Next, get a ladder that’s taller than the standard size. It would be best to measure the room’s height and buy a ladder accordingly.

Now follow these steps to replace the bulb:

  • Switch of the light to avoid possibilities of getting electrocuted
  • Make room for the ladder by clearing the surface it would stand on
  • Keep the ladder near a wall, or on the ground, and ensure its stable before stepping on
  • Bring in a friend or family member to hold the ladder to ensure it stays steady
  • Climb up the ladder, and if the bulb in within any coverings; remove them
  • Gently grip the bulb
  • If you have a downward-facing bulb, rotate it counterclockwise, and if upward facing, do the opposite
  • Now screw in the new bulb
  • Turn the switch on to see if the bulb works
  • Switch off the chandelier, and add back parts you had removed to access the bulb

Change A Light Bulb Using A Bulb Grabber

If you are scared of heights or fear that the ladder may topple, you can switch the light bulb using a bulb grabber.

The standard variant, along with an extension, is perfect for downward-facing bulbs, whereas you would need a sticky bulb grabber to unscrew an upward-facing bulb. A popular variant that flawlessly works for both types of bulbs is the Highlight Chandelier Light Bulb Changer for high ceilings.

Follow these steps to replace bulbs by using your bulb changer:

  • Switch off the chandelier
  • Wear rubber gloves
  • Get the bulb grabber connected to an extension pole that heightens it to reach the bulb in question easily
  • Very gently, keep the grabber on top of the bulb
  • Grip the bulb in the provided notches
  • Rotate the extended grabber to loosen the bulb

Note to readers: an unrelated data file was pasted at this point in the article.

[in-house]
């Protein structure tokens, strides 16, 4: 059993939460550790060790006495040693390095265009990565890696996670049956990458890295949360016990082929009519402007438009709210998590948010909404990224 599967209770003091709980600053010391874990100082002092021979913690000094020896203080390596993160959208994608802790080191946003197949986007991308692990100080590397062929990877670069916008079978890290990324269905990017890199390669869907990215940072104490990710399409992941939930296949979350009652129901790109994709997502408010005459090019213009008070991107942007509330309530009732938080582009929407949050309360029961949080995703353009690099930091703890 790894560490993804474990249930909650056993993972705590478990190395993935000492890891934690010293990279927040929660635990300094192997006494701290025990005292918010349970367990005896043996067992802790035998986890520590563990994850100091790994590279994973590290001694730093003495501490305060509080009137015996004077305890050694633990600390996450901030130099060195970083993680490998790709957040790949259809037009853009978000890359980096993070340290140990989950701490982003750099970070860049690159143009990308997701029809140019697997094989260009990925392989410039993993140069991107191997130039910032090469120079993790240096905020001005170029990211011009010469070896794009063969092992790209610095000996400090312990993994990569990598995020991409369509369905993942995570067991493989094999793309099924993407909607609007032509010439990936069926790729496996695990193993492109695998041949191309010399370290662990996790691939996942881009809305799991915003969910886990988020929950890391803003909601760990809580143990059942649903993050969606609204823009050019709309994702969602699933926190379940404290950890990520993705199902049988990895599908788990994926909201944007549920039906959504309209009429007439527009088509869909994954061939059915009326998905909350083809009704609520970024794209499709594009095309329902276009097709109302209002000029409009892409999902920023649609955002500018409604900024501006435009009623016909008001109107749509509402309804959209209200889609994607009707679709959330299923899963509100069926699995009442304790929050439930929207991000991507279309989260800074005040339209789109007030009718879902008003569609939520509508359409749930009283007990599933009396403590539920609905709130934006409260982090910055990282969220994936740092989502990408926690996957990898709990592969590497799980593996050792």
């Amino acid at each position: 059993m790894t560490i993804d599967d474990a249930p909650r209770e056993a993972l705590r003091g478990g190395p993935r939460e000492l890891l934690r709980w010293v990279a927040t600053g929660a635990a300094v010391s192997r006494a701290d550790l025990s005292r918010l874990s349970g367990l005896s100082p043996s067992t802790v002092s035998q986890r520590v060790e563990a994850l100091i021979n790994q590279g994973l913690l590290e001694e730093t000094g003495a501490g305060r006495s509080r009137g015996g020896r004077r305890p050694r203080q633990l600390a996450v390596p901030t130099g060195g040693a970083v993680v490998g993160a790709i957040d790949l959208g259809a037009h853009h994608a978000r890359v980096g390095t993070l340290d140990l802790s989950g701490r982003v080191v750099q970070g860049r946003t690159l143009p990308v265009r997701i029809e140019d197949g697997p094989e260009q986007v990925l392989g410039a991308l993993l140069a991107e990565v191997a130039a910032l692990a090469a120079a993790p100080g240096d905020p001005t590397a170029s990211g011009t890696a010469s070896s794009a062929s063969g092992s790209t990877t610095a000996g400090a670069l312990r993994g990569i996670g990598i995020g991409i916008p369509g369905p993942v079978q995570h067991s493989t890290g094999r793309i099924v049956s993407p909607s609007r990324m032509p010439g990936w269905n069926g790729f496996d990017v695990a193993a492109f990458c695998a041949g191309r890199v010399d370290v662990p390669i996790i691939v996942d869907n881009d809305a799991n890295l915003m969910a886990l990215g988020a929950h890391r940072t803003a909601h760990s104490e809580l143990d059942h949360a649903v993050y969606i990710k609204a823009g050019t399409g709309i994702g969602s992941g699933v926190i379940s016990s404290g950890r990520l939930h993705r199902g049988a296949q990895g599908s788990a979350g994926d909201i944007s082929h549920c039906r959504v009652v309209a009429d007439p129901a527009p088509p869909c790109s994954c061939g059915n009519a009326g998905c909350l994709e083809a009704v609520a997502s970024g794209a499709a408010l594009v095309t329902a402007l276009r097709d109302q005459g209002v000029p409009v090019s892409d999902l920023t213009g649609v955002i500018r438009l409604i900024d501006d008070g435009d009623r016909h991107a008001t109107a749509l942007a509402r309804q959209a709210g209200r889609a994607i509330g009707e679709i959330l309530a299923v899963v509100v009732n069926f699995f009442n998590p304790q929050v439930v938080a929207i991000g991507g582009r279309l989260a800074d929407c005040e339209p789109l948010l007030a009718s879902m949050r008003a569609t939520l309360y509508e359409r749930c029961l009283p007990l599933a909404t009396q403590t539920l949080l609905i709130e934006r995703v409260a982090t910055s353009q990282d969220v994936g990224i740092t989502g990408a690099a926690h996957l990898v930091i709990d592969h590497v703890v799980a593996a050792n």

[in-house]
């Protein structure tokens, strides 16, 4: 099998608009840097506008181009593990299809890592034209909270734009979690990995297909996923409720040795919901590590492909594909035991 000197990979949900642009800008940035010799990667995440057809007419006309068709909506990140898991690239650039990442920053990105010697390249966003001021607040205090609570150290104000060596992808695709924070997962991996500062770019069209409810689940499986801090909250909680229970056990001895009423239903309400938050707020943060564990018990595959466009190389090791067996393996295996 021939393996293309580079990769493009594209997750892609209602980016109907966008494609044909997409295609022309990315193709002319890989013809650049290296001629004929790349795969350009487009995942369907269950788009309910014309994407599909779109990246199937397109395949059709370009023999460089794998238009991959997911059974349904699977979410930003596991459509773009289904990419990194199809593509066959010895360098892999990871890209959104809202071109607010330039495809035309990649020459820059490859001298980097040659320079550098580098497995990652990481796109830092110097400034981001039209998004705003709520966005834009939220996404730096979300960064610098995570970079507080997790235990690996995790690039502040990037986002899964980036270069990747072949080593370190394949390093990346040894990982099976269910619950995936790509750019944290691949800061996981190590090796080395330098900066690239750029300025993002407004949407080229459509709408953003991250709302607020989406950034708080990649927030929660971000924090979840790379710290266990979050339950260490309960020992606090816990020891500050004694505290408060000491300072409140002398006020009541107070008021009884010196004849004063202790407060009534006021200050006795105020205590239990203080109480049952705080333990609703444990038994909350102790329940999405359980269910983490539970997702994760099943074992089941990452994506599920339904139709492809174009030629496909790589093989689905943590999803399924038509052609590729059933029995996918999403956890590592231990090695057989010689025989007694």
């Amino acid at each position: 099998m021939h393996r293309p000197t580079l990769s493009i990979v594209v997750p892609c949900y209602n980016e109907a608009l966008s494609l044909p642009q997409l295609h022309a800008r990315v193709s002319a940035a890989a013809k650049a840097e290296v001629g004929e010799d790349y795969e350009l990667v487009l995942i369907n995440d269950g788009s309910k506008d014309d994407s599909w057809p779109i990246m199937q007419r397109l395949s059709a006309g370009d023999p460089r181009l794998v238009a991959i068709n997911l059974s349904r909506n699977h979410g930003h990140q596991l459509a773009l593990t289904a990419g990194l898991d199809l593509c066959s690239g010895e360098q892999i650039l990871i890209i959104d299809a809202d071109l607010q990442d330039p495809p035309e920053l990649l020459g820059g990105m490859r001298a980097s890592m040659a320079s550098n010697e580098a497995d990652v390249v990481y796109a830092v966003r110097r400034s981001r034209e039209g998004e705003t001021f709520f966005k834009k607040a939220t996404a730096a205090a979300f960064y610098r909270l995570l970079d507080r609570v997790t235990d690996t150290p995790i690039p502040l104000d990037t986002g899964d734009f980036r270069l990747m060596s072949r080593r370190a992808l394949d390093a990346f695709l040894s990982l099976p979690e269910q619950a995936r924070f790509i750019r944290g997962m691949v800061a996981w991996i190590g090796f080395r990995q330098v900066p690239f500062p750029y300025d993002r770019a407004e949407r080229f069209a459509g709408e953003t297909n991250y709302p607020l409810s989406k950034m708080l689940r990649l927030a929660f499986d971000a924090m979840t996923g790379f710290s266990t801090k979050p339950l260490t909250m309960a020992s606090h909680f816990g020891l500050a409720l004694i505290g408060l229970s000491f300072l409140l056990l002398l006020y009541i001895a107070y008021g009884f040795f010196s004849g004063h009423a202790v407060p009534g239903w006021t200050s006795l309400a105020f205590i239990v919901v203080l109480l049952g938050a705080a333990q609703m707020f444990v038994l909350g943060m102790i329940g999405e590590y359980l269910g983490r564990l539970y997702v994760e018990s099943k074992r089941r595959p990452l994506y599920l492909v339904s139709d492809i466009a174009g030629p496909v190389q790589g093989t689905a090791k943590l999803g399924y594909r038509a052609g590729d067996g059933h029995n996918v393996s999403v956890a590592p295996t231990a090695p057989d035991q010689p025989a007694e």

• Once unmounted, gently remove the bulb from the grabber by pulling the provided release string
  • Put the new bulb on to the grabber and make way for the socket
  • Once centered in the socket, start swilling
  • When sure it’s properly inserted, let go of the bulb by pulling the release string
  • Switch on the chandelier to ensure everything works fine
  • Pull the release string to let go of the new bulb

Here is a piece we did on how to change a light bulb in a high ceiling; check it out as we explore different types of bulb grabbers.

Installing A Motorized Lift For Chandelier Maintenance

This is more of a permanent solution that connects a lift-based mechanism to your chandelier – whether you want to clean or replace bulbs – access the unit by bringing it down.

Though this task requires some expertise, so it would be best to consult professional help; but if you want to DIY, follow these steps.

Before you begin, make sure the following items are nearby:

  • The motorized electric lift (obviously)
  • Screwdriver
  • Drill and bits
  • Wire nuts
  • Jigsaw